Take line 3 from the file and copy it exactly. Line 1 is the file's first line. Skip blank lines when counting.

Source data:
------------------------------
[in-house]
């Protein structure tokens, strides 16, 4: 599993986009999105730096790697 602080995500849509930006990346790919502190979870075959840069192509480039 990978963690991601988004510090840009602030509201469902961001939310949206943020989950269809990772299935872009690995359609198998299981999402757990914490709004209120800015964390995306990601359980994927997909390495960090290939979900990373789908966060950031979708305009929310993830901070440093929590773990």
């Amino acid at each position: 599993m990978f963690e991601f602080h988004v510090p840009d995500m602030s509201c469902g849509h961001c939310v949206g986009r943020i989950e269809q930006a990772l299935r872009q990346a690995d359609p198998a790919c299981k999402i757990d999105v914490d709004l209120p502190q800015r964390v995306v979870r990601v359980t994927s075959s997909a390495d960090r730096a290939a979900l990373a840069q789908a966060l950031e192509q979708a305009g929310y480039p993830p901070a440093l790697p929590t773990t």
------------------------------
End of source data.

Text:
């Amino acid at each position: 599993m990978f963690e991601f602080h988004v510090p840009d995500m602030s509201c469902g849509h961001c939310v949206g986009r943020i989950e269809q930006a990772l299935r872009q990346a690995d359609p198998a790919c299981k999402i757990d999105v914490d709004l209120p502190q800015r964390v995306v979870r990601v359980t994927s075959s997909a390495d960090r730096a290939a979900l990373a840069q789908a966060l950031e192509q979708a305009g929310y480039p993830p901070a440093l790697p929590t773990t």